Israeli Army veteran and reservist Izzy Ezagui spoke at the University of Louisville on the evening of March 22, with many people in attendance including anti-Zionist protestors holding placards and Palestinian flags. Ezagui treated everyone with respect and kindness and the event happened without incident.
Ezagui relayed his compelling life story and what led him to join the Israeli Army. He was born in New York, but grew up in Miami where, at the young age of 8, he was told by his parents that the family was now becoming religious.
Initially resistant to this big change (he said he did not want to give up cartoons on Saturday mornings), he started going to Jewish day school and Yeshiva. He was not particularly enamored with school but he did take an immediate liking to the subject of Jewish history.
Learning for the first time about the Holocaust at age 12, he was deeply affected and was concerned about the wellbeing of the present day Jewish community. For his bar mitzvah, he and his family went to Israel where he had a very close call with a terror attack, just missing the bombing of Sbarro’s Pizza in Jerusalem which killed 15 people.
A Birthright Israel trip was an epiphany for him. The most profound part of his trip was his exposure to the Israeli soldiers and the realization that they were risking their lives for their fellow Jews. Shortly thereafter, trip while walking the streets of Jerusalem, he made his final decision to join the IDF, which he did less than a year later.
After 9 months of training and learning the language (he said the best way to learn a new language is to join the military), he was informed that his unit was being sent to the border with Gaza and that they were at war.
Ezagui hid the fact that he was actually in a war zone from his mother, never telling her that he was in danger. As he was contemplating whether to tell her about the precariousness of his situation, the decision was made for him. A 120 mm mortar landed right near him, taking his dominant arm off instantly. Despite the pain and the blood loss, Ezagui said, his biggest fear was that his mother would find out he was hurt by seeing him on TV.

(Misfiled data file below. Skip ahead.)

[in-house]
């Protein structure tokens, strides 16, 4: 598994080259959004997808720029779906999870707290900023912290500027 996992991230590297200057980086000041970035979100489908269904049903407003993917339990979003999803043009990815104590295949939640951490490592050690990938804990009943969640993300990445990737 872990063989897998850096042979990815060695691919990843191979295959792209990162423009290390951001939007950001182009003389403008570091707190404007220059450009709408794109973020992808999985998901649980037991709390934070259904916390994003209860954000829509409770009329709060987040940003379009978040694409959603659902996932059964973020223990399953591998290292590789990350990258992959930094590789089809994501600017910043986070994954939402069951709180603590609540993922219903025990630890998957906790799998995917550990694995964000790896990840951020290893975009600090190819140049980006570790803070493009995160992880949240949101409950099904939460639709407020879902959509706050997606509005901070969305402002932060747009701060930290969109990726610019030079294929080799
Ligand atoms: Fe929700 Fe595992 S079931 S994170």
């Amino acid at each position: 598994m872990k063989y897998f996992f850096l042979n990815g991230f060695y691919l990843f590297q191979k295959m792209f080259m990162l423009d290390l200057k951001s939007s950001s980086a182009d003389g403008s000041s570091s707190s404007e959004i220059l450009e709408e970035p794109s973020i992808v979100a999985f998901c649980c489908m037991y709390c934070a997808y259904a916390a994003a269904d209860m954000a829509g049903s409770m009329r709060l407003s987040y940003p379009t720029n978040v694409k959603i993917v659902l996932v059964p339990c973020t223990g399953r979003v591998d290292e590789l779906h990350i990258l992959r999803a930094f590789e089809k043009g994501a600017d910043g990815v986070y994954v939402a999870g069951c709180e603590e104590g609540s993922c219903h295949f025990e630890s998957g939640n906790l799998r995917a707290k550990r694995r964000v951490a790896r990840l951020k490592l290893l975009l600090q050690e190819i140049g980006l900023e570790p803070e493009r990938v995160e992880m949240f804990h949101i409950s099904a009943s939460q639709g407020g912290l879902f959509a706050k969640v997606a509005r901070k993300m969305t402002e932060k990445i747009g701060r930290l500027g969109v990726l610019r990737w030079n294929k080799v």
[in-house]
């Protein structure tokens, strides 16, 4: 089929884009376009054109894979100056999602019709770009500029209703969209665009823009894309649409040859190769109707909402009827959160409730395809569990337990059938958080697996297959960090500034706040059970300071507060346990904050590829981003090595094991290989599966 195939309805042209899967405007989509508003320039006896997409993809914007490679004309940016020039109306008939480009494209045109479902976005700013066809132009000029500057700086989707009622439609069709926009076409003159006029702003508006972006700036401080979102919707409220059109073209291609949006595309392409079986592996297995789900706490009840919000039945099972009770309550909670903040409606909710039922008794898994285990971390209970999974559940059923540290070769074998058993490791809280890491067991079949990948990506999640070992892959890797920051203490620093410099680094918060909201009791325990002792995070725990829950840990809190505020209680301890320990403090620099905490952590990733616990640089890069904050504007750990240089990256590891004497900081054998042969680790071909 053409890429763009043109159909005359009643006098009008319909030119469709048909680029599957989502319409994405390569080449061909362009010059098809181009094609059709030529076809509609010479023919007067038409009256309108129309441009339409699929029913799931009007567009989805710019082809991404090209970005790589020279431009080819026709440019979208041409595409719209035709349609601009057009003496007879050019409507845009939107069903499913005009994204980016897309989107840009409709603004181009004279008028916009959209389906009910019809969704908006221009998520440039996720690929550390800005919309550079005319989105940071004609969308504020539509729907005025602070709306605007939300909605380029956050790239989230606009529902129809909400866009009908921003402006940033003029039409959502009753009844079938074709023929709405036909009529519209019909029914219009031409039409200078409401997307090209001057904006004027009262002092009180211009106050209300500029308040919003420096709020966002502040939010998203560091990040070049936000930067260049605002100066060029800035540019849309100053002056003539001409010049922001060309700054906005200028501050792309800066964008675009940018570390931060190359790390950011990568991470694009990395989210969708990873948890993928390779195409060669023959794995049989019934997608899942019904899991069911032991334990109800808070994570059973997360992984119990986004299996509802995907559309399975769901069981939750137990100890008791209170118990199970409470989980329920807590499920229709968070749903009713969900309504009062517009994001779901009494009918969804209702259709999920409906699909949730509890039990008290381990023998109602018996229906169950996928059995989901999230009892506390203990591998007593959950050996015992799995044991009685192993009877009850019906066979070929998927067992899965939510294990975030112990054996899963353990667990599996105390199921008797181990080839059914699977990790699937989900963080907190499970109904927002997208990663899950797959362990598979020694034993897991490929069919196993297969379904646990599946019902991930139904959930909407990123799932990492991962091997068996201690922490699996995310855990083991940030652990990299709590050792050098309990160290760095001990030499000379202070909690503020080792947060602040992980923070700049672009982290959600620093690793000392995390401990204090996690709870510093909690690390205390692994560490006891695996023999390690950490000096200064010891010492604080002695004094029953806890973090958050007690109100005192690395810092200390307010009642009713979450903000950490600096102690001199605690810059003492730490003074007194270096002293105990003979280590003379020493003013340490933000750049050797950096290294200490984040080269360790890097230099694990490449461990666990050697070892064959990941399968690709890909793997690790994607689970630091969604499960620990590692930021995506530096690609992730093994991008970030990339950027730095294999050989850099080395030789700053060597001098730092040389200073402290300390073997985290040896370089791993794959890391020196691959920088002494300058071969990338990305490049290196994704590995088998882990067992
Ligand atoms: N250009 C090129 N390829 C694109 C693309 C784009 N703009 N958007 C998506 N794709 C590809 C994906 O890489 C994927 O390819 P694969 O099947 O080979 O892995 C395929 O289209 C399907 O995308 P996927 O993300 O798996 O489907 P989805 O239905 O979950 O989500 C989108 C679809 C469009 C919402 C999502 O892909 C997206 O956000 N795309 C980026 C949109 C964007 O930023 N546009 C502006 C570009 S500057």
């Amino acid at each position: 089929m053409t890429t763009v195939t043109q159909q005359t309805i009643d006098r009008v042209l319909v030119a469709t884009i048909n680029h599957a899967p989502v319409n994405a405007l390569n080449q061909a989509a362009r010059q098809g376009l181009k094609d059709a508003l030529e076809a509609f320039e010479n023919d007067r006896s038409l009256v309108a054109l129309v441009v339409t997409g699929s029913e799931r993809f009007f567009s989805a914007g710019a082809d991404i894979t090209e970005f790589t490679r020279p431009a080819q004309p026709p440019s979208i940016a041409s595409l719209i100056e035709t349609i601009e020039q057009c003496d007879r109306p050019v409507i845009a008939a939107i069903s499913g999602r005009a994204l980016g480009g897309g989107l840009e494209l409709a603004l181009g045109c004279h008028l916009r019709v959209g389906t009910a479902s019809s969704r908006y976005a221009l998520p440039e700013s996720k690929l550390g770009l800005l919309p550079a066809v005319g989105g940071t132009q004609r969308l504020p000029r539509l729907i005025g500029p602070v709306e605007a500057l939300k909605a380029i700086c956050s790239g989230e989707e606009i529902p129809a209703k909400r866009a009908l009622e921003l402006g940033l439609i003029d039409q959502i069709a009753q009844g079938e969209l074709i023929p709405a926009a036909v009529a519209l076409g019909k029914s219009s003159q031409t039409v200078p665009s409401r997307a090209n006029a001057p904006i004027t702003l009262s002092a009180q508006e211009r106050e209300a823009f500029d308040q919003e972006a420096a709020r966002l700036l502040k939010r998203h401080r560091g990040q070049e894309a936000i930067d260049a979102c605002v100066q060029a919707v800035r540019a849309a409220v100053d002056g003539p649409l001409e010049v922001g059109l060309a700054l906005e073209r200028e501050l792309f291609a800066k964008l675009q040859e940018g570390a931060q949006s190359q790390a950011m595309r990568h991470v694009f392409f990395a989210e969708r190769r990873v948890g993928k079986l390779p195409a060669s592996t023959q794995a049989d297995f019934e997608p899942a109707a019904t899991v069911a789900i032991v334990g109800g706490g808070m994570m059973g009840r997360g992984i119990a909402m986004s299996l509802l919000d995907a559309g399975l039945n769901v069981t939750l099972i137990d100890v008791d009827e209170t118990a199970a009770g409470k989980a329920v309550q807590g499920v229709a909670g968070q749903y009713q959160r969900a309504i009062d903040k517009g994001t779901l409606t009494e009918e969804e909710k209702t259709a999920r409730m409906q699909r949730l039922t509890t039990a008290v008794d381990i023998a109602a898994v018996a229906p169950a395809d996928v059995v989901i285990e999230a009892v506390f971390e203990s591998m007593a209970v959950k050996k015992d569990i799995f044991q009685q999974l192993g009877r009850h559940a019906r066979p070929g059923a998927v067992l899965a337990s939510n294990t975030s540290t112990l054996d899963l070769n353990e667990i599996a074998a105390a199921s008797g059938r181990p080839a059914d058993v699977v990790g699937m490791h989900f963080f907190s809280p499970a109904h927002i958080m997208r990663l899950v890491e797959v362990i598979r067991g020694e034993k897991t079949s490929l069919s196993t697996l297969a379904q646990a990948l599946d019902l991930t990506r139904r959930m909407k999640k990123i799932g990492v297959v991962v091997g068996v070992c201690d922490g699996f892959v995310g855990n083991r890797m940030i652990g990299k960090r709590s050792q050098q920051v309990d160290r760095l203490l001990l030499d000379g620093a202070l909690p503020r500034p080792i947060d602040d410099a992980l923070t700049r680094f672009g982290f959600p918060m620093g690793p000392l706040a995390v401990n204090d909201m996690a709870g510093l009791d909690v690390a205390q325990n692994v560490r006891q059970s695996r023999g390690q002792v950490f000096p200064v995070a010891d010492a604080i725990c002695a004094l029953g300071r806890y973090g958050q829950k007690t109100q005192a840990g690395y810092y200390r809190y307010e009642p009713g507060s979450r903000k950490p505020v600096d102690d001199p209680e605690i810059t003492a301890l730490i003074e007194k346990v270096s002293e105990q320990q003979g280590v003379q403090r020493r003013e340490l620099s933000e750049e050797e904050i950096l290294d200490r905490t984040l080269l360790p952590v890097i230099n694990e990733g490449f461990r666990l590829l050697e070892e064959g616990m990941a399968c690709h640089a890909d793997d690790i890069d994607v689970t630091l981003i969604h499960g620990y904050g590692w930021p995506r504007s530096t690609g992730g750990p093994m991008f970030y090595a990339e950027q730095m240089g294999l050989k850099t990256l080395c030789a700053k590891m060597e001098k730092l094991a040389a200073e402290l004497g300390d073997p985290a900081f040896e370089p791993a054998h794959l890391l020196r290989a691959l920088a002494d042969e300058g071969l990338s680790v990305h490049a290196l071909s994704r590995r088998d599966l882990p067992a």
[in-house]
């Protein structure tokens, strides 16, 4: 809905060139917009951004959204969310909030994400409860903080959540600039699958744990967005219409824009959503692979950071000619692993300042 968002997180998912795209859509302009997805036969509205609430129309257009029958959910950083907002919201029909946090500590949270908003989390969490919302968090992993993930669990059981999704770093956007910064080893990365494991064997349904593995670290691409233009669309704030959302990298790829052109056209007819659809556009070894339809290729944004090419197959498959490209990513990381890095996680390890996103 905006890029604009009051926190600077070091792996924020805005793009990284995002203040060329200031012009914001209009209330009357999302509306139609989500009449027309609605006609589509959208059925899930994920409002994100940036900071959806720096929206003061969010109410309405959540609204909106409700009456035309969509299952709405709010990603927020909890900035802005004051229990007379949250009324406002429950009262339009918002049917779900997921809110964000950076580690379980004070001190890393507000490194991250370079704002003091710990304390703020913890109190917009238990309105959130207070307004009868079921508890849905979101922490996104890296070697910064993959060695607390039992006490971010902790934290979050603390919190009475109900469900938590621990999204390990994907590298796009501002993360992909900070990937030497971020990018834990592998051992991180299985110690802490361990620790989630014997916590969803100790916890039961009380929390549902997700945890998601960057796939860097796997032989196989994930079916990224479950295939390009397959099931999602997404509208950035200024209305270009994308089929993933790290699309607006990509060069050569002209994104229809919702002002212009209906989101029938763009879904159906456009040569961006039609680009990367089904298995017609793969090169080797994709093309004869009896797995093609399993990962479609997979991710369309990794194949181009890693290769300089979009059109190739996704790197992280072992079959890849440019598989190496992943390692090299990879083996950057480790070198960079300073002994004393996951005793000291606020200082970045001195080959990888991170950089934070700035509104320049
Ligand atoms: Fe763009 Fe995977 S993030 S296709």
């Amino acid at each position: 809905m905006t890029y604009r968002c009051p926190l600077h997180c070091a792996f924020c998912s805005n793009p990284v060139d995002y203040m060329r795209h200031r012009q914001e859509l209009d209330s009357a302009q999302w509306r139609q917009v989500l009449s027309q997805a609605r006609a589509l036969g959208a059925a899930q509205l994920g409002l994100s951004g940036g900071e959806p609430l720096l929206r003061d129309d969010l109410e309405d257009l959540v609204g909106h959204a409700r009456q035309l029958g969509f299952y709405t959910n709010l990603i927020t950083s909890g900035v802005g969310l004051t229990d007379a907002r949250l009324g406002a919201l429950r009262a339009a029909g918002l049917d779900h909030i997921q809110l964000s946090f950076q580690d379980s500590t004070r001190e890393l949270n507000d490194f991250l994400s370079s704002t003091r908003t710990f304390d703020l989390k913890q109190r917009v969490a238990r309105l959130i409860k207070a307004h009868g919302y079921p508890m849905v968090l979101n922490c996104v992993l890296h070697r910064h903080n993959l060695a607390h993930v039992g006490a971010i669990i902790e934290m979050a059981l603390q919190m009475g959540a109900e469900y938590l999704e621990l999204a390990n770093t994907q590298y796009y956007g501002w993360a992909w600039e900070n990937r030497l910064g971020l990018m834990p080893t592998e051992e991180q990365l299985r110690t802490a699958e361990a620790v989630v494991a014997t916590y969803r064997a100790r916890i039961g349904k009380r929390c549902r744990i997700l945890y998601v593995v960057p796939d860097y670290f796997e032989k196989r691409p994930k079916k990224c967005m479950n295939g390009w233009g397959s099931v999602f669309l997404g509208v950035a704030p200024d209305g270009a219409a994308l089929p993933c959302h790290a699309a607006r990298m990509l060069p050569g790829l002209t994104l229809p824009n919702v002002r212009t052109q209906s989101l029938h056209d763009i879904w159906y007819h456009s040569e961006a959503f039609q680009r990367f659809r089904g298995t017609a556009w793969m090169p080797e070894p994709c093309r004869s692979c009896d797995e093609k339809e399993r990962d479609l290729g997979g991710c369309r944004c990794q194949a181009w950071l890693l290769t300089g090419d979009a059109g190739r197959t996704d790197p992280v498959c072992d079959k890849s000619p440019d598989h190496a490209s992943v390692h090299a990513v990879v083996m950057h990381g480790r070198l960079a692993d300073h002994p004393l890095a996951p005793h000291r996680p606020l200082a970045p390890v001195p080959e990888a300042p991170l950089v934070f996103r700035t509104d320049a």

When Ezagui woke up from surgery, he resolved to return to a combat position in the army. After relearning how to do the basic tasks of everyday life with one hand, he committed himself to months and months of brutal retraining.
After realizing that he was never going to return to combat if he was still taking his pain medication, he quit cold turkey. He finally made it, joining the Special Forces as a sharpshooter. Currently, he is in the reserves and returns to Israel every year to continue his service.
During the question and answer period, Ezagui was generous in letting the protestors ask some of the questions. One question was about the unfairness of Birthright Israel bringing Jews to Israel, while Palestinians have no such program. Ezagui responded that the Palestinians have squandered millions of dollars in international aid, and since Birthright is privately funded, the Palestinians are more than welcome to create a similar program.
When questioned about Israel’s actions in Gaza during Operation Cast Lead, he replied that he was there and that every Israeli soldier he came into contact with was simply trying to protect innocent civilians in Israel and that the death of anyone on either side of the conflict was a terrible thing.
Finally when asked about the prospect for peace, he admitted that over the years he has become more pessimistic about a permanent peace, but he wishes that there could be peace between Israel and the Palestinians.
Ezagui visited Louisville to provide an alternative and Zionist narrative about Israel on the University of Louisville campus. His talk was co-sponsored by Hillel and the Jewish Community Relations Council, and was made possible by a grant from the Jewish Heritage Fund for Excellence.